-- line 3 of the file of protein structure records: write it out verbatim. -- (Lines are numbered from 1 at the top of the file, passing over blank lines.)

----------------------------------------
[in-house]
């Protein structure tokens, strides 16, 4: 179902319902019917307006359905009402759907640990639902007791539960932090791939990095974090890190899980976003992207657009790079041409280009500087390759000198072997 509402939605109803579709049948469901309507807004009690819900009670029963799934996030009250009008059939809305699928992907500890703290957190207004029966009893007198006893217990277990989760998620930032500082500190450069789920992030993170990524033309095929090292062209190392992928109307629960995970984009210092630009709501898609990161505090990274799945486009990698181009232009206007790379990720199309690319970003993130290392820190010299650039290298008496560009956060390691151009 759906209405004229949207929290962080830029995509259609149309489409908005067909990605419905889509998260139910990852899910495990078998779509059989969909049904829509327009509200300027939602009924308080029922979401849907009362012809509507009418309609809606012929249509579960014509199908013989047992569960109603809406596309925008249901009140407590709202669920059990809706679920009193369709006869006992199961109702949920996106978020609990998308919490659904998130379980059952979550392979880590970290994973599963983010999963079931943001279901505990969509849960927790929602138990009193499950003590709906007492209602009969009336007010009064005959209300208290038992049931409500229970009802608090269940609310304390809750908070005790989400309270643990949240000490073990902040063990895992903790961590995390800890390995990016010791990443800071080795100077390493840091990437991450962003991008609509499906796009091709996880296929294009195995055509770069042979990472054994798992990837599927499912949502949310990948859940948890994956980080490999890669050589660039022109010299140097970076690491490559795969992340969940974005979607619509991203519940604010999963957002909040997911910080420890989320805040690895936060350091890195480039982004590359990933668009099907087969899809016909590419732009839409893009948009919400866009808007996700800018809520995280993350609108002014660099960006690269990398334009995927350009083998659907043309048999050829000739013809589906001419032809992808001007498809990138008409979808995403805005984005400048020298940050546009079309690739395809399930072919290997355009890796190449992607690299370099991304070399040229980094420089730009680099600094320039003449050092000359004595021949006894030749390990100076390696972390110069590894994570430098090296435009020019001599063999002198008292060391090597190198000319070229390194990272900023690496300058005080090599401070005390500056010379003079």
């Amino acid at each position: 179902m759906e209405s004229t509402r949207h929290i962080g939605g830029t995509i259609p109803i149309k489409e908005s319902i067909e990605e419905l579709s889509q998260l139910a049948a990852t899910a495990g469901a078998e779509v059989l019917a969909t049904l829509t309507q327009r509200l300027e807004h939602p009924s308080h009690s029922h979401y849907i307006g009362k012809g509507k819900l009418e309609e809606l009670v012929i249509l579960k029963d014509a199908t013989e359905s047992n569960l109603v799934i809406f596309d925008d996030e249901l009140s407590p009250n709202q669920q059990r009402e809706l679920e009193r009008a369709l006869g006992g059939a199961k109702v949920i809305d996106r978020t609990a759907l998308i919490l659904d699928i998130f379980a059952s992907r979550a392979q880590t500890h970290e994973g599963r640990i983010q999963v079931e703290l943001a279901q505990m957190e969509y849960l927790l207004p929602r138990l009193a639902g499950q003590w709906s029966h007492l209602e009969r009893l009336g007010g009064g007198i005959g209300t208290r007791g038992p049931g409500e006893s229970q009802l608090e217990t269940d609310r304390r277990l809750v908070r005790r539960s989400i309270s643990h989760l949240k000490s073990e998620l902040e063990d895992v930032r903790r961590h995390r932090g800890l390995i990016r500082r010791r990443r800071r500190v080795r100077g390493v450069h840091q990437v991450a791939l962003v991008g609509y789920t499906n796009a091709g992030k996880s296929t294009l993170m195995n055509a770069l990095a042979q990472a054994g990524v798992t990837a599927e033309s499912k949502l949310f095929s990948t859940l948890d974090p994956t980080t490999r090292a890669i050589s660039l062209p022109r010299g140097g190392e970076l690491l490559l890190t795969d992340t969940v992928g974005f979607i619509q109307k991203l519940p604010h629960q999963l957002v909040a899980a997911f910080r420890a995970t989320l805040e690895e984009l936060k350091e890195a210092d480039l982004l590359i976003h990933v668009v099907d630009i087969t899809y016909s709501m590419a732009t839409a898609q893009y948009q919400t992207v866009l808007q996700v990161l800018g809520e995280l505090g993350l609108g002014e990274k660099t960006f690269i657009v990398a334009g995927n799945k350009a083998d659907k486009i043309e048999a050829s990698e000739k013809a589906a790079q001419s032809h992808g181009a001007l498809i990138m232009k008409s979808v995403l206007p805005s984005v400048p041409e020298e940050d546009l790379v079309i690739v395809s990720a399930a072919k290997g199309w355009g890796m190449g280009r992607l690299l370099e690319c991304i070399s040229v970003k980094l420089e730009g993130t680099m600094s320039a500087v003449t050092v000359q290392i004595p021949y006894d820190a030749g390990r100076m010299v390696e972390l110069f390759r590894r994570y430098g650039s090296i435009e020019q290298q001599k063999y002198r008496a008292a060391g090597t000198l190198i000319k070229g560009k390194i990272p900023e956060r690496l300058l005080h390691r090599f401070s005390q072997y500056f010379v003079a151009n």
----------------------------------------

């Amino acid at each position: 179902m759906e209405s004229t509402r949207h929290i962080g939605g830029t995509i259609p109803i149309k489409e908005s319902i067909e990605e419905l579709s889509q998260l139910a049948a990852t899910a495990g469901a078998e779509v059989l019917a969909t049904l829509t309507q327009r509200l300027e807004h939602p009924s308080h009690s029922h979401y849907i307006g009362k012809g509507k819900l009418e309609e809606l009670v012929i249509l579960k029963d014509a199908t013989e359905s047992n569960l109603v799934i809406f596309d925008d996030e249901l009140s407590p009250n709202q669920q059990r009402e809706l679920e009193r009008a369709l006869g006992g059939a199961k109702v949920i809305d996106r978020t609990a759907l998308i919490l659904d699928i998130f379980a059952s992907r979550a392979q880590t500890h970290e994973g599963r640990i983010q999963v079931e703290l943001a279901q505990m957190e969509y849960l927790l207004p929602r138990l009193a639902g499950q003590w709906s029966h007492l209602e009969r009893l009336g007010g009064g007198i005959g209300t208290r007791g038992p049931g409500e006893s229970q009802l608090e217990t269940d609310r304390r277990l809750v908070r005790r539960s989400i309270s643990h989760l949240k000490s073990e998620l902040e063990d895992v930032r903790r961590h995390r932090g800890l390995i990016r500082r010791r990443r800071r500190v080795r100077g390493v450069h840091q990437v991450a791939l962003v991008g609509y789920t499906n796009a091709g992030k996880s296929t294009l993170m195995n055509a770069l990095a042979q990472a054994g990524v798992t990837a599927e033309s499912k949502l949310f095929s990948t859940l948890d974090p994956t980080t490999r090292a890669i050589s660039l062209p022109r010299g140097g190392e970076l690491l490559l890190t795969d992340t969940v992928g974005f979607i619509q109307k991203l519940p604010h629960q999963l957002v909040a899980a997911f910080r420890a995970t989320l805040e690895e984009l936060k350091e890195a210092d480039l982004l590359i976003h990933v668009v099907d630009i087969t899809y016909s709501m590419a732009t839409a898609q893009y948009q919400t992207v866009l808007q996700v990161l800018g809520e995280l505090g993350l609108g002014e990274k660099t960006f690269i657009v990398a334009g995927n799945k350009a083998d659907k486009i043309e048999a050829s990698e000739k013809a589906a790079q001419s032809h992808g181009a001007l498809i990138m232009k008409s979808v995403l206007p805005s984005v400048p041409e020298e940050d546009l790379v079309i690739v395809s990720a399930a072919k290997g199309w355009g890796m190449g280009r992607l690299l370099e690319c991304i070399s040229v970003k980094l420089e730009g993130t680099m600094s320039a500087v003449t050092v000359q290392i004595p021949y006894d820190a030749g390990r100076m010299v390696e972390l110069f390759r590894r994570y430098g650039s090296i435009e020019q290298q001599k063999y002198r008496a008292a060391g090597t000198l190198i000319k070229g560009k390194i990272p900023e956060r690496l300058l005080h390691r090599f401070s005390q072997y500056f010379v003079a151009n």